Are Home Sellers Getting Too Greedy?

Warmer weather and high hopes are in the air — just ask any real estate agent. The impressive rebound in home prices has been one of the strongest aspects of the housing market in recent years, but too much greed and optimism may be causing sellers to get ahead of themselves.

There is a risky pricing strategy being employed this spring shopping season. According to a new survey from Redfin, 40.3 percent of home sellers say they plan to price their homes above market value — a bold move, considering home prices are already logging double-digit annual gains on a regular basis. Meanwhile, 52.4 percent of sellers in the second quarter say that now is a good time to sell, up significantly from only 37.5 percent in the first quarter.

Sellers should keep in mind that overpricing a home can scare away shoppers. “Buyers this year are far less tolerant of overpricing, and homes that aren’t priced appropriately are likely to sit on the market until the seller is forced to reduce the price,” said Redfin Riverside area agent Paul Reid in a press release. “Buyers often interpret a price drop as a sign there is something wrong with the home, leading some to negotiate even more aggressively or lose interest altogether.”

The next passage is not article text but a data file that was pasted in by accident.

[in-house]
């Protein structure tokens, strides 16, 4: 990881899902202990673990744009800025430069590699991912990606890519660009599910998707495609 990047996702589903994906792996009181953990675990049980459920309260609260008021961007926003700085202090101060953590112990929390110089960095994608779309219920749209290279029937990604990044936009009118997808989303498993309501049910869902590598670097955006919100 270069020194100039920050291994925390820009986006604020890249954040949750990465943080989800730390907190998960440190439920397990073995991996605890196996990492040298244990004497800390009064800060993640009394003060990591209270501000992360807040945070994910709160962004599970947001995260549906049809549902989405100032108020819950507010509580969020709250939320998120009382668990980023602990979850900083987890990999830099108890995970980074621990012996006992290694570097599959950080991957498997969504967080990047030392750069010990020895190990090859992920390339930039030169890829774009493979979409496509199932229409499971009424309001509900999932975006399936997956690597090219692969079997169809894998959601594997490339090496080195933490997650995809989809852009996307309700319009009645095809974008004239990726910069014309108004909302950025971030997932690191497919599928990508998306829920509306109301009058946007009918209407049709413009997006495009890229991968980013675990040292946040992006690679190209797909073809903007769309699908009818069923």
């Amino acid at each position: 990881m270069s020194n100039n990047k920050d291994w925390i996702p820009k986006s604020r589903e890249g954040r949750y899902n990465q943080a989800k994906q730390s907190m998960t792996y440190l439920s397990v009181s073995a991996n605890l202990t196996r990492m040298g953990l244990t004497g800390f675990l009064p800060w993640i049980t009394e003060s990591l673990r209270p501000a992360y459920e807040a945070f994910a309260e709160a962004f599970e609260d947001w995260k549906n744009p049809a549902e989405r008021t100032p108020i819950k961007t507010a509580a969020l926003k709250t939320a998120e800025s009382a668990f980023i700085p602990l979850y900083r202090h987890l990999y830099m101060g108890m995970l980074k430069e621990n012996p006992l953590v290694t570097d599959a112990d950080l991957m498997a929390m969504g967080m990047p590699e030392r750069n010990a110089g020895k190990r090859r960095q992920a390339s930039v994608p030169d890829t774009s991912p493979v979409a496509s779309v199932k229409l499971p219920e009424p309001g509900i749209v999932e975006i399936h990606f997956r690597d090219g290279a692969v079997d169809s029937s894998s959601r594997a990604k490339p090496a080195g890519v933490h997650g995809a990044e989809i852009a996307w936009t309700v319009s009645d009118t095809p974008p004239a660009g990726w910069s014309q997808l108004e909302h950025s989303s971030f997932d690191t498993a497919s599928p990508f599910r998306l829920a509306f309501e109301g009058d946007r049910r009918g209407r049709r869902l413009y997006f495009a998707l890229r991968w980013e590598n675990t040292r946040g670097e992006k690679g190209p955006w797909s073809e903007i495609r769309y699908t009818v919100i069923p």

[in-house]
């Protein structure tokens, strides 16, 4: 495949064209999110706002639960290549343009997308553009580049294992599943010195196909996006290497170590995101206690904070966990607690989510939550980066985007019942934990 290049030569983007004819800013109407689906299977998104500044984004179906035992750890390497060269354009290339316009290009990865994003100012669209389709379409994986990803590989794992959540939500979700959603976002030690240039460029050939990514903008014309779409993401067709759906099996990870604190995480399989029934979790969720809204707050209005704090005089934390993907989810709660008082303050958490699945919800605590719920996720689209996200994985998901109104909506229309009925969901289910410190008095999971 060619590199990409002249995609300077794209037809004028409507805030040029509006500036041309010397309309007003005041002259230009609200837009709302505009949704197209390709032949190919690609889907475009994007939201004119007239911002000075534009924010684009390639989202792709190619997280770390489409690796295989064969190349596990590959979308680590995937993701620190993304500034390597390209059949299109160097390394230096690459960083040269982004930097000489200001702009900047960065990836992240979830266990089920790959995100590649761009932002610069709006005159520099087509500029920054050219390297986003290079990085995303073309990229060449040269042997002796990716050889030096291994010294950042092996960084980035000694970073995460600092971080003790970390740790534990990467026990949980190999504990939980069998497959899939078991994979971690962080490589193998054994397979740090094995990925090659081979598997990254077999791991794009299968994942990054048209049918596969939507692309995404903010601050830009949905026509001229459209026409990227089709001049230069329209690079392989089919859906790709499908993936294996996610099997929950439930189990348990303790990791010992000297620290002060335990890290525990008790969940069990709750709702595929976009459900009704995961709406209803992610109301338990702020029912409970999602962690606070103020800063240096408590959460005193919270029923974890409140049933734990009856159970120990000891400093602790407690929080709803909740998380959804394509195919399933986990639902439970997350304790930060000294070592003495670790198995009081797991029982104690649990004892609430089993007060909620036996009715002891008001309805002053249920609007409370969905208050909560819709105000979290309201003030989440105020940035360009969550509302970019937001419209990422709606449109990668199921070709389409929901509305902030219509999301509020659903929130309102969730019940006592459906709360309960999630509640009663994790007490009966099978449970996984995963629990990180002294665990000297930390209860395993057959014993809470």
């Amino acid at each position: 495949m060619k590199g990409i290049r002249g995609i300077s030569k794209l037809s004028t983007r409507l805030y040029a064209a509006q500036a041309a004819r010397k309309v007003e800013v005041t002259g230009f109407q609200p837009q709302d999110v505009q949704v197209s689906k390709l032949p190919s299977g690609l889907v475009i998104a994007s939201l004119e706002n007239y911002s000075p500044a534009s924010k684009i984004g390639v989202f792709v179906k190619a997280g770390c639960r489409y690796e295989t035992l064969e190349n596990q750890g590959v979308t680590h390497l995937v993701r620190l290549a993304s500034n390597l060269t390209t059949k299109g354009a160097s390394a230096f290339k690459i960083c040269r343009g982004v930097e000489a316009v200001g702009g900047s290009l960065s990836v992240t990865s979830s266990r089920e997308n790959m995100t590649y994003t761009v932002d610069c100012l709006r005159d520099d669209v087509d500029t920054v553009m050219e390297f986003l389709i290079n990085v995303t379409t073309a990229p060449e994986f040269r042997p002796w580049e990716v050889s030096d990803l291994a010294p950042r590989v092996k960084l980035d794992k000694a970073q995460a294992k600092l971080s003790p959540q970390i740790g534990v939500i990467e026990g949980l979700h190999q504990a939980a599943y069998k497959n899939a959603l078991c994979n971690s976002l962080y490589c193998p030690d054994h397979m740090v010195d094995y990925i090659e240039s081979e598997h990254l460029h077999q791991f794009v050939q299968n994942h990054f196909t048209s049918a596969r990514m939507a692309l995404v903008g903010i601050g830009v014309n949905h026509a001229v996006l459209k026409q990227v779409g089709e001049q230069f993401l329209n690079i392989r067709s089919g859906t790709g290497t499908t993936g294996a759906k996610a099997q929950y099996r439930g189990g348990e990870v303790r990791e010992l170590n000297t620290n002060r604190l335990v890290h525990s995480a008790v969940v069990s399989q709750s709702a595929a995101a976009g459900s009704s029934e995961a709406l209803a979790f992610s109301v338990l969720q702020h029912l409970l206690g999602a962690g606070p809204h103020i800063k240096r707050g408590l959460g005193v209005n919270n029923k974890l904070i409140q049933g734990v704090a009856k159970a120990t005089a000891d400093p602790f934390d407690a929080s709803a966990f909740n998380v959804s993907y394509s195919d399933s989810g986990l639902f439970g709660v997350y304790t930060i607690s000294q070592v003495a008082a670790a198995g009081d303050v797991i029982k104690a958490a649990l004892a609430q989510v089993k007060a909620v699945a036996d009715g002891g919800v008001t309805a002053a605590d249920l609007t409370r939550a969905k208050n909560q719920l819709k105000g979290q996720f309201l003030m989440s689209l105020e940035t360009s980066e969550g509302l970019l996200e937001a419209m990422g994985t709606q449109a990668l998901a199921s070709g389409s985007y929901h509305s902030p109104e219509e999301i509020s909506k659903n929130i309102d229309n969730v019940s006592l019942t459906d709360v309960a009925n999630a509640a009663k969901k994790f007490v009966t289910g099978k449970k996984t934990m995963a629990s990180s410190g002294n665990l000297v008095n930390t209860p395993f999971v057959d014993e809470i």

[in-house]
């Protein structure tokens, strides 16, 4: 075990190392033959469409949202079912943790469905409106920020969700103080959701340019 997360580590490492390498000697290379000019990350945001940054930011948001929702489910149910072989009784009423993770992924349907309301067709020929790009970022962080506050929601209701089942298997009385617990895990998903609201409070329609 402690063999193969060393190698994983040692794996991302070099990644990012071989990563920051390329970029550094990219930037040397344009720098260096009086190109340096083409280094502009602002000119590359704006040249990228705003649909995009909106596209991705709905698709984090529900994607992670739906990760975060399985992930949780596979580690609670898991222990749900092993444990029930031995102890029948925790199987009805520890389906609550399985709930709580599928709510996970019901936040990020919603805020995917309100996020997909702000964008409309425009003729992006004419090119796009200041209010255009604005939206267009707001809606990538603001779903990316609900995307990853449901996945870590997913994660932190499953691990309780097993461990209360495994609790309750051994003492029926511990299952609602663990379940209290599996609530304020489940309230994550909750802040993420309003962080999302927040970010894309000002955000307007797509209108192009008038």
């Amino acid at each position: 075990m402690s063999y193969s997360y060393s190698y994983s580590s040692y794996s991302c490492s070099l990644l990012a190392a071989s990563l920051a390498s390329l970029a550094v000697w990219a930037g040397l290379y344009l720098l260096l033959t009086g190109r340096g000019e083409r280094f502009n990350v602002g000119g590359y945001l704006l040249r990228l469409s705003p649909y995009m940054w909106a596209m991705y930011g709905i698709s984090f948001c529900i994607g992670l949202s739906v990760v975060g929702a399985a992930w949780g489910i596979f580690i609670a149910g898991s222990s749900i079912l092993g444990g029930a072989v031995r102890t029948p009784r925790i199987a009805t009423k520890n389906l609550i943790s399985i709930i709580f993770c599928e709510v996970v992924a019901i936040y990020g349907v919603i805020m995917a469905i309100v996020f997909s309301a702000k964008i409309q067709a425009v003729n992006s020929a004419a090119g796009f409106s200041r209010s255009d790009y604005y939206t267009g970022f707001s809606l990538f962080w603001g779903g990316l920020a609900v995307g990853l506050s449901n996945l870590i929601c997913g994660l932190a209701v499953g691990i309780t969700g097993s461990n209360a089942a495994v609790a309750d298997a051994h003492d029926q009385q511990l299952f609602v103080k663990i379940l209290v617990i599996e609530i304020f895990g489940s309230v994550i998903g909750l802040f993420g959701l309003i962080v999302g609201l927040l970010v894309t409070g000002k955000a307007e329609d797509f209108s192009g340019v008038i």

Affordability issues and slowing price growth are already being seen in the housing market. CoreLogic recently reported that home prices in March jumped 11.1 percent from a year earlier, down from the 11.8 percent pace in February. That slowdown was the largest decline in annual growth in three years. Furthermore, the latest S&P/Case-Shiller reading posted its smallest 12-month gain since August.

Despite many home sellers asking above market value, a separate report from Trulia last week revealed that asking prices rose 9 percent year-over-year in April, representing the smallest annual increase in almost a year.

One reason for the slowdown is that the biggest price spike during the housing rebound occurred between February  2013 and April 2013, so the year-over-year change in April 2014 no longer includes that growth. However, there are also many analysts who believe the housing market is in the early process of returning to a more sustainable pace.

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